Life span of Batteries
The lifespan of a deep cycle battery will vary considerably with how it is used, how it is maintained and charged, temperature, and other factors. In extreme cases, it can vary to extremes - we have seen L-16's killed in less than a year by severe overcharging, and we have a large set of surplus telephone batteries that sees only occasional (5-10 times per year) heavy service that are now over 25 years old. We have seen gelled cells destroyed in one day when overcharged with a large automotive charger. We have seen golf cart batteries destroyed without ever being used in less than a year because they were left sitting in a hot garage without being charged. Even the so-called "dry charged" (where you add acid when you need them) have a shelf life of 18 months at most. They are not totally dry - they are actually filled with acid, the plates formed and charged, then the acid is dumped out.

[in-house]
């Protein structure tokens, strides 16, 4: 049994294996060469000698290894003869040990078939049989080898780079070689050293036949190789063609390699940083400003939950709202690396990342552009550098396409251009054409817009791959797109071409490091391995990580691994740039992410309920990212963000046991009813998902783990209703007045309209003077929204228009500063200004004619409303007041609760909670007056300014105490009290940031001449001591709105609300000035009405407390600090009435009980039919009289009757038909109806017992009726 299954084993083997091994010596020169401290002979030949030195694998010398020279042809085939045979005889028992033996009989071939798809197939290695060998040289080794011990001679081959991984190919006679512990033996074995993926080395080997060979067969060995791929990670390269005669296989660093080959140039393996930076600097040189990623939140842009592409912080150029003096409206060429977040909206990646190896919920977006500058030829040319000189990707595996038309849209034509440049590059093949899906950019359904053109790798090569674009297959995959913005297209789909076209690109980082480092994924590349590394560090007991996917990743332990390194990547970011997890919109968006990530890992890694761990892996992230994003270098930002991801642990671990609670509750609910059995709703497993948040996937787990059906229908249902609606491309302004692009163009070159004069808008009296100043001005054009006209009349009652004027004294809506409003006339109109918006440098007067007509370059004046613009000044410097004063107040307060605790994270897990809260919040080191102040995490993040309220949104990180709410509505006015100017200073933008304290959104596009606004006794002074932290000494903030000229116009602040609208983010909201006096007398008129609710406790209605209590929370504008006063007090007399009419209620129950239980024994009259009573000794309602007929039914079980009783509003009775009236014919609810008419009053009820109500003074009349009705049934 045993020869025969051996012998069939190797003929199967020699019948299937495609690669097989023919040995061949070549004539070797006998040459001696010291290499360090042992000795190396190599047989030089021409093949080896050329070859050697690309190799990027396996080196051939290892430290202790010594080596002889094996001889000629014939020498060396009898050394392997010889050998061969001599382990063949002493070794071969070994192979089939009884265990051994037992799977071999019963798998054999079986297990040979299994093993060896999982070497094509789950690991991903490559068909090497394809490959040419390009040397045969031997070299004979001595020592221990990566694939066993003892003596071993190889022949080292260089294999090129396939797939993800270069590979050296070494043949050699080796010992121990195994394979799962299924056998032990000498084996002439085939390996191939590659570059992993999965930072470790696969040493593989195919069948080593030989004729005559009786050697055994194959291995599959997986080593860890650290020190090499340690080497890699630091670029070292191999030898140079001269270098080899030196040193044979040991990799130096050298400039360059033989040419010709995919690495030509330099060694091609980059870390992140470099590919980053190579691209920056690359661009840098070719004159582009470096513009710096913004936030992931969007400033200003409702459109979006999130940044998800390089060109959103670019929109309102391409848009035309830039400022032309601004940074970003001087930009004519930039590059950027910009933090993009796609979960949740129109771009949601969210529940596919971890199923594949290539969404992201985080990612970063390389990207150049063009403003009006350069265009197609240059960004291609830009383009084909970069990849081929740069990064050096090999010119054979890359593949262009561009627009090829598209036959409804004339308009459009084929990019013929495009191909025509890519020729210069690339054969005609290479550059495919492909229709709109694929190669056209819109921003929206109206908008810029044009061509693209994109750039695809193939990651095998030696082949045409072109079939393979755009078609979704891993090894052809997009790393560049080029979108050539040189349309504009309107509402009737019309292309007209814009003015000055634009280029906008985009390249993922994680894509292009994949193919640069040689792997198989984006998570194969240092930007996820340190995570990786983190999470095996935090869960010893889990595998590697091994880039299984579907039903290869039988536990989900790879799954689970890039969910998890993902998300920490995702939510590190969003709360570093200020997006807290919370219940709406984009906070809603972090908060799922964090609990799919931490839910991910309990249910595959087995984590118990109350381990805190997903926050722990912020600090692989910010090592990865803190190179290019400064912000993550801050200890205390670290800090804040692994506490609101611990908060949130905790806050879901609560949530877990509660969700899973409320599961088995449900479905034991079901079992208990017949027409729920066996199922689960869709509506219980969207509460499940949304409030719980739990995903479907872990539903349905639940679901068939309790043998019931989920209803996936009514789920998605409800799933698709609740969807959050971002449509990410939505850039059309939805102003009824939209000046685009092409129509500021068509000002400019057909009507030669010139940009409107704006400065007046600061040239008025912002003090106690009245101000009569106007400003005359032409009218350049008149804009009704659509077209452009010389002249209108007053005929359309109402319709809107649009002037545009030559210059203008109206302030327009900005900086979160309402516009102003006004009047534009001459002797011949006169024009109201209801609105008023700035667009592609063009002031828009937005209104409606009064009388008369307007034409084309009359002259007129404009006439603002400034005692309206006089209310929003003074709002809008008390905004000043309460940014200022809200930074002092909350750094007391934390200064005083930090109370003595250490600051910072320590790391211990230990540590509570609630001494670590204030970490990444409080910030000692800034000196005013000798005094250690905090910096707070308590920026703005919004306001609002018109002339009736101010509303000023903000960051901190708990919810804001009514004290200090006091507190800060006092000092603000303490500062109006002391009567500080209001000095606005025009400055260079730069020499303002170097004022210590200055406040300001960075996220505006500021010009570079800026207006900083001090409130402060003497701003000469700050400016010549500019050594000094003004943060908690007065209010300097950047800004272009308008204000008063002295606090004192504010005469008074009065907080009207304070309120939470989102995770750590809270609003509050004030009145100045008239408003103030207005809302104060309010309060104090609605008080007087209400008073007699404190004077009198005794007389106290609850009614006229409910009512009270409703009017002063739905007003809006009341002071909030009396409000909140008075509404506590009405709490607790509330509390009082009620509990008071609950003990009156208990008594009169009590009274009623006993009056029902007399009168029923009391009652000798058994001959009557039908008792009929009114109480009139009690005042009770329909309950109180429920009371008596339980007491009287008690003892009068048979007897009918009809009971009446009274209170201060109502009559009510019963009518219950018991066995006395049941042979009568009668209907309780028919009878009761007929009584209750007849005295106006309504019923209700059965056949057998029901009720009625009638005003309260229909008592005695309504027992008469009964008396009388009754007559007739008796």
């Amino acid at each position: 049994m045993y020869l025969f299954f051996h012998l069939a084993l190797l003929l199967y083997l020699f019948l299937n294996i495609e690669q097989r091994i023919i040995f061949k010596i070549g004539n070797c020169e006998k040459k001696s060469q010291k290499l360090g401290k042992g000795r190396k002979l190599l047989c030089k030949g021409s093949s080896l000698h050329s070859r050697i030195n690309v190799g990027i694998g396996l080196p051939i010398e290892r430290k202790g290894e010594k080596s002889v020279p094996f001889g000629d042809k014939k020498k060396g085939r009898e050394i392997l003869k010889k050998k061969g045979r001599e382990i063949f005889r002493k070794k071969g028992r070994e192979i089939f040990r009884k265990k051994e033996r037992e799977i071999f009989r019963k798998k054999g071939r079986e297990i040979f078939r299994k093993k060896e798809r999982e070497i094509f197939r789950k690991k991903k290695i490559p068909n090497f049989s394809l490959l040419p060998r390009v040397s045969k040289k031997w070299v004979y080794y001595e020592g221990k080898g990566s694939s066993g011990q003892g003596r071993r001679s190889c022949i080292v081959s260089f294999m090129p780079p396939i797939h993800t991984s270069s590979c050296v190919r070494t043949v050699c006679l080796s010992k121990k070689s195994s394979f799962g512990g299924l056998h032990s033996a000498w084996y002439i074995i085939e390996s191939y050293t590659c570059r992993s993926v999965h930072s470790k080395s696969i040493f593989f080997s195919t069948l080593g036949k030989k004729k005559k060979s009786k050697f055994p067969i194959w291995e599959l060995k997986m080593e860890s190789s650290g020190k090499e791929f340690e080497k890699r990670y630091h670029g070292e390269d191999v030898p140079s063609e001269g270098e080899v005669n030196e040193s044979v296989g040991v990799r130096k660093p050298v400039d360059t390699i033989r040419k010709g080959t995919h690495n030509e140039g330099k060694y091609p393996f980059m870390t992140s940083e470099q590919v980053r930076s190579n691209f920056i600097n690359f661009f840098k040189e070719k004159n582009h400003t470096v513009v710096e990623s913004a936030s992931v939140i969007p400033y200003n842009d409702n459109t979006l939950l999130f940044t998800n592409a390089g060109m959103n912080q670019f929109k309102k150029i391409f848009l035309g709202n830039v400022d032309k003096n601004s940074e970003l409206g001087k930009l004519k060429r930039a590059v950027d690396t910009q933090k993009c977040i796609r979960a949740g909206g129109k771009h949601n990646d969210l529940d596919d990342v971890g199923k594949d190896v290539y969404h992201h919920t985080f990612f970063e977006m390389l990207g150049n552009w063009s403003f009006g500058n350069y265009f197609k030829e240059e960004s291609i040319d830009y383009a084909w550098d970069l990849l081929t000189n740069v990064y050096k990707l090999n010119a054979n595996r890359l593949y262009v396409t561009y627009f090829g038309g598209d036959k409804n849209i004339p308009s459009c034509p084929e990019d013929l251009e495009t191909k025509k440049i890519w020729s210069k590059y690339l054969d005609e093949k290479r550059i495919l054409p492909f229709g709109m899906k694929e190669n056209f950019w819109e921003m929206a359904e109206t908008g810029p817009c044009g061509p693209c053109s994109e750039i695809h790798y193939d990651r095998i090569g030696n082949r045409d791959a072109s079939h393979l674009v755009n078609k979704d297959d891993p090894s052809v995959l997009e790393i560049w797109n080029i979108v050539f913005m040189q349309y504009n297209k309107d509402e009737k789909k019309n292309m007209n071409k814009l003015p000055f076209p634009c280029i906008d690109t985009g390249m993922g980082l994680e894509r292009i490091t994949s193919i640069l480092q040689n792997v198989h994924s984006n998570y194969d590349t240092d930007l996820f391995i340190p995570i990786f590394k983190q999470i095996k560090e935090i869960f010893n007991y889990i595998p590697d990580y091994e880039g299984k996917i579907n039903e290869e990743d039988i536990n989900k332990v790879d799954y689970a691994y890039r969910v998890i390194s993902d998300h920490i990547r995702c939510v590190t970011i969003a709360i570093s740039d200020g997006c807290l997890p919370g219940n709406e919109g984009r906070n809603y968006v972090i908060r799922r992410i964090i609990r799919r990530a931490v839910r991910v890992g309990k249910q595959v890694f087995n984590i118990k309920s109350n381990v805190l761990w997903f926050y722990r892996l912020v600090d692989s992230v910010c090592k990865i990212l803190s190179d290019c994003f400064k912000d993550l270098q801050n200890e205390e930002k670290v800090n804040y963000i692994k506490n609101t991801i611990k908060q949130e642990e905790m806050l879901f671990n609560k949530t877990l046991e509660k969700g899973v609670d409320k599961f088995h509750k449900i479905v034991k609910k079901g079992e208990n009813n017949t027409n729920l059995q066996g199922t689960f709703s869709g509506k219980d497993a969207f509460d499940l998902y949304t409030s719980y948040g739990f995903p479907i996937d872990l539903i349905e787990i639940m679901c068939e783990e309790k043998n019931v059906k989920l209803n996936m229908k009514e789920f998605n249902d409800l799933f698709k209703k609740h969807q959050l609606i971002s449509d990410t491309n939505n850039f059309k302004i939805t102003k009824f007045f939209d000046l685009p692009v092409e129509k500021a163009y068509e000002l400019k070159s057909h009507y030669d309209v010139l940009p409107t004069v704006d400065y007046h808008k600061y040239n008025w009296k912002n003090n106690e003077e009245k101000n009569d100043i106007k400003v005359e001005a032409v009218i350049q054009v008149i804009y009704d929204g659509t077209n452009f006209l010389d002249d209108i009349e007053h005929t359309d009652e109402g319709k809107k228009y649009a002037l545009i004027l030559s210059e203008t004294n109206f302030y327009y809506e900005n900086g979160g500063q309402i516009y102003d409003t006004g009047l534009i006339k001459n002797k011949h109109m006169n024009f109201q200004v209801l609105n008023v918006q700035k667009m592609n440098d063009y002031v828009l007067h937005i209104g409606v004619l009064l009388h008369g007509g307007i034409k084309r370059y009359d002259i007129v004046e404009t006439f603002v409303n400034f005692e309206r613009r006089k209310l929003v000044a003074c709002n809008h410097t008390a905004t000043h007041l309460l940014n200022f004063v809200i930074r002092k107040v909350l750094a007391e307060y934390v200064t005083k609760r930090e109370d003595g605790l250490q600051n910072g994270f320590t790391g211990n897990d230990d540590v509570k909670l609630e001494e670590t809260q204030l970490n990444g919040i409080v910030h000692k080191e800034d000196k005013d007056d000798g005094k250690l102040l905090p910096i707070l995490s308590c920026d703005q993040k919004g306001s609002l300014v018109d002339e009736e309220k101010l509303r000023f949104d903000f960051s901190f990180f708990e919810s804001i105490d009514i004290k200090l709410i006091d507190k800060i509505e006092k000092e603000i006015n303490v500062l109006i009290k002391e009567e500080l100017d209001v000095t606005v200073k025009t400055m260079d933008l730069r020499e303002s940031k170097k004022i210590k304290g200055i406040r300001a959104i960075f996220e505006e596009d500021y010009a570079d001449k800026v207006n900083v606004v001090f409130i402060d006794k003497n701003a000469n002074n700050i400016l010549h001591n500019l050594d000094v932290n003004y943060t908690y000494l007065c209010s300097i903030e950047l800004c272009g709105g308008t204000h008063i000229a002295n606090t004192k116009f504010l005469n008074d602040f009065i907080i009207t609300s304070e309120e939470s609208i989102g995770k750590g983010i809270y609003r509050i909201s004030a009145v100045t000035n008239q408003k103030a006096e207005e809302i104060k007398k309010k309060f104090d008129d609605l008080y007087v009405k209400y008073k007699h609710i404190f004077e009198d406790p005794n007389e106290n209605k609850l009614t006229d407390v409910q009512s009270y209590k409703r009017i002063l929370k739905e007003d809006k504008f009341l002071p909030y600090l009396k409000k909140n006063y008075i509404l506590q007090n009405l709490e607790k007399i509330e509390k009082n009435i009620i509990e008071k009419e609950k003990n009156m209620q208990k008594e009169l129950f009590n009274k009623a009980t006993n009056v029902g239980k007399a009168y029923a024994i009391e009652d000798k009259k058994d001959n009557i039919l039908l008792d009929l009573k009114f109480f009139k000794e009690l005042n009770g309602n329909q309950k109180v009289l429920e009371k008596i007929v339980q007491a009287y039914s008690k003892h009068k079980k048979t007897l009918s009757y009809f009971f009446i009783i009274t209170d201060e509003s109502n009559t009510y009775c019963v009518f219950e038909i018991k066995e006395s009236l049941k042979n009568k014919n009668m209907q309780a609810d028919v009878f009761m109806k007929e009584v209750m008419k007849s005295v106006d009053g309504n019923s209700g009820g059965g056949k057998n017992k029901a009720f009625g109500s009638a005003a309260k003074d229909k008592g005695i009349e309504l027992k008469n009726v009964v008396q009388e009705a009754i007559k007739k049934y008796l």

These are some typical (minimum - maximum) typical expectations for batteries if used in deep cycle service. There are so many variables, such as depth of discharge, maintenance, temperature, how often and how deep cycled, etc. that it is almost impossible to give a fixed number.
Starting: 3-12 months
Marine: 1-6 years
Golf cart: 2-7 years
AGM deep cycle: 4-7 years
Gelled deep cycle: 2-5 years
Deep cycle (L-16 type etc): 4-8 years
Rolls-Surrette premium deep cycle: 7-15 years
Industrial deep cycle (Crown and Rolls 4KS series): 10-20+ years
Telephone (float): 2-20 years. These are usually special purpose "float service", but often appear on the surplus market as "deep cycle". They can vary considerably, depending on age, usage, care, and type.
NiFe (alkaline): 5-35 years
NiCad: 1-20 years